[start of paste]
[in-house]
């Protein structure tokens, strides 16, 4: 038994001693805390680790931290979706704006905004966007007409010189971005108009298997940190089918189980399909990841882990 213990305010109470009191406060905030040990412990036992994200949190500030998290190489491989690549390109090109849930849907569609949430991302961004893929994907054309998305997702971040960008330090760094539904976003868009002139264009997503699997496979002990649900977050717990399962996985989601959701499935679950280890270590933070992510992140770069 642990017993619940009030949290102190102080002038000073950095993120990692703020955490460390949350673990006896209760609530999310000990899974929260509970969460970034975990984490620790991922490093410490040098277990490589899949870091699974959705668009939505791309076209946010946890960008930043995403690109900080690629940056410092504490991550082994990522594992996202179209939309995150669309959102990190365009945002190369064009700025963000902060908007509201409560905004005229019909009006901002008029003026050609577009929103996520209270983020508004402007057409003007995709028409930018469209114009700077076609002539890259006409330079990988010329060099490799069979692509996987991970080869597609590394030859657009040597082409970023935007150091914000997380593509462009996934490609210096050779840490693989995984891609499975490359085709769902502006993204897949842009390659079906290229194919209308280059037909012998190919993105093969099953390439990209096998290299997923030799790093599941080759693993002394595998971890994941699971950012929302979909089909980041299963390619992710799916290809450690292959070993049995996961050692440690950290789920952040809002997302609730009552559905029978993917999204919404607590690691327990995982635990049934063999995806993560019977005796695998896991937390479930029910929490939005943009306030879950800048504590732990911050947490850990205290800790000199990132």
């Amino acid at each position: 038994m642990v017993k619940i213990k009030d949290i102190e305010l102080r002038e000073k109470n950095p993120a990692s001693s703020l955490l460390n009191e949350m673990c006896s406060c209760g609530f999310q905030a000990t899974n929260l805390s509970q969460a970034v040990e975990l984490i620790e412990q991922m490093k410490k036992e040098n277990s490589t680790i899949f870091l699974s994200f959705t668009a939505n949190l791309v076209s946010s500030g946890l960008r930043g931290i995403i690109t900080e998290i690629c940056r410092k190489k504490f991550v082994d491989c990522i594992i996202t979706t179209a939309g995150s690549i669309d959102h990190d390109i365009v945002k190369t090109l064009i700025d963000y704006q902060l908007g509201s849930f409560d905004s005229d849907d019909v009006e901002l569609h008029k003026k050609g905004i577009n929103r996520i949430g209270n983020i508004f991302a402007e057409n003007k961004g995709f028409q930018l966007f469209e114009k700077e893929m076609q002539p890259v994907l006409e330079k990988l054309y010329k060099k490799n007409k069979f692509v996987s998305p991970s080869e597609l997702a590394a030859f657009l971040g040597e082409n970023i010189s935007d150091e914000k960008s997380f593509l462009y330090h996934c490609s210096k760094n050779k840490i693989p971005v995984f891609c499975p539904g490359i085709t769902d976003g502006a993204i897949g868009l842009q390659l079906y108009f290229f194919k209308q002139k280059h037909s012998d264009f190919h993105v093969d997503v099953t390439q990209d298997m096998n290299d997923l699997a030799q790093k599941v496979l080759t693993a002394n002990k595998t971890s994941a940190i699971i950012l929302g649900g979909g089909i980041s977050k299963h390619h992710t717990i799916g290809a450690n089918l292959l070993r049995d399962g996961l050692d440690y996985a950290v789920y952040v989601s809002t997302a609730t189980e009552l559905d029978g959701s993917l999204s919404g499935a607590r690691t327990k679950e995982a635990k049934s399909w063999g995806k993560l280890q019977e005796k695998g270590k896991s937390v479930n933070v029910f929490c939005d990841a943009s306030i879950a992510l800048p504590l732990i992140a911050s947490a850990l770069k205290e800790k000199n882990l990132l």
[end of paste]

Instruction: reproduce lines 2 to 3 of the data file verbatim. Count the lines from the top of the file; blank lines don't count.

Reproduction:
């Protein structure tokens, strides 16, 4: 038994001693805390680790931290979706704006905004966007007409010189971005108009298997940190089918189980399909990841882990 213990305010109470009191406060905030040990412990036992994200949190500030998290190489491989690549390109090109849930849907569609949430991302961004893929994907054309998305997702971040960008330090760094539904976003868009002139264009997503699997496979002990649900977050717990399962996985989601959701499935679950280890270590933070992510992140770069 642990017993619940009030949290102190102080002038000073950095993120990692703020955490460390949350673990006896209760609530999310000990899974929260509970969460970034975990984490620790991922490093410490040098277990490589899949870091699974959705668009939505791309076209946010946890960008930043995403690109900080690629940056410092504490991550082994990522594992996202179209939309995150669309959102990190365009945002190369064009700025963000902060908007509201409560905004005229019909009006901002008029003026050609577009929103996520209270983020508004402007057409003007995709028409930018469209114009700077076609002539890259006409330079990988010329060099490799069979692509996987991970080869597609590394030859657009040597082409970023935007150091914000997380593509462009996934490609210096050779840490693989995984891609499975490359085709769902502006993204897949842009390659079906290229194919209308280059037909012998190919993105093969099953390439990209096998290299997923030799790093599941080759693993002394595998971890994941699971950012929302979909089909980041299963390619992710799916290809450690292959070993049995996961050692440690950290789920952040809002997302609730009552559905029978993917999204919404607590690691327990995982635990049934063999995806993560019977005796695998896991937390479930029910929490939005943009306030879950800048504590732990911050947490850990205290800790000199990132």
């Amino acid at each position: 038994m642990v017993k619940i213990k009030d949290i102190e305010l102080r002038e000073k109470n950095p993120a990692s001693s703020l955490l460390n009191e949350m673990c006896s406060c209760g609530f999310q905030a000990t899974n929260l805390s509970q969460a970034v040990e975990l984490i620790e412990q991922m490093k410490k036992e040098n277990s490589t680790i899949f870091l699974s994200f959705t668009a939505n949190l791309v076209s946010s500030g946890l960008r930043g931290i995403i690109t900080e998290i690629c940056r410092k190489k504490f991550v082994d491989c990522i594992i996202t979706t179209a939309g995150s690549i669309d959102h990190d390109i365009v945002k190369t090109l064009i700025d963000y704006q902060l908007g509201s849930f409560d905004s005229d849907d019909v009006e901002l569609h008029k003026k050609g905004i577009n929103r996520i949430g209270n983020i508004f991302a402007e057409n003007k961004g995709f028409q930018l966007f469209e114009k700077e893929m076609q002539p890259v994907l006409e330079k990988l054309y010329k060099k490799n007409k069979f692509v996987s998305p991970s080869e597609l997702a590394a030859f657009l971040g040597e082409n970023i010189s935007d150091e914000k960008s997380f593509l462009y330090h996934c490609s210096k760094n050779k840490i693989p971005v995984f891609c499975p539904g490359i085709t769902d976003g502006a993204i897949g868009l842009q390659l079906y108009f290229f194919k209308q002139k280059h037909s012998d264009f190919h993105v093969d997503v099953t390439q990209d298997m096998n290299d997923l699997a030799q790093k599941v496979l080759t693993a002394n002990k595998t971890s994941a940190i699971i950012l929302g649900g979909g089909i980041s977050k299963h390619h992710t717990i799916g290809a450690n089918l292959l070993r049995d399962g996961l050692d440690y996985a950290v789920y952040v989601s809002t997302a609730t189980e009552l559905d029978g959701s993917l999204s919404g499935a607590r690691t327990k679950e995982a635990k049934s399909w063999g995806k993560l280890q019977e005796k695998g270590k896991s937390v479930n933070v029910f929490c939005d990841a943009s306030i879950a992510l800048p504590l732990i992140a911050s947490a850990l770069k205290e800790k000199n882990l990132l």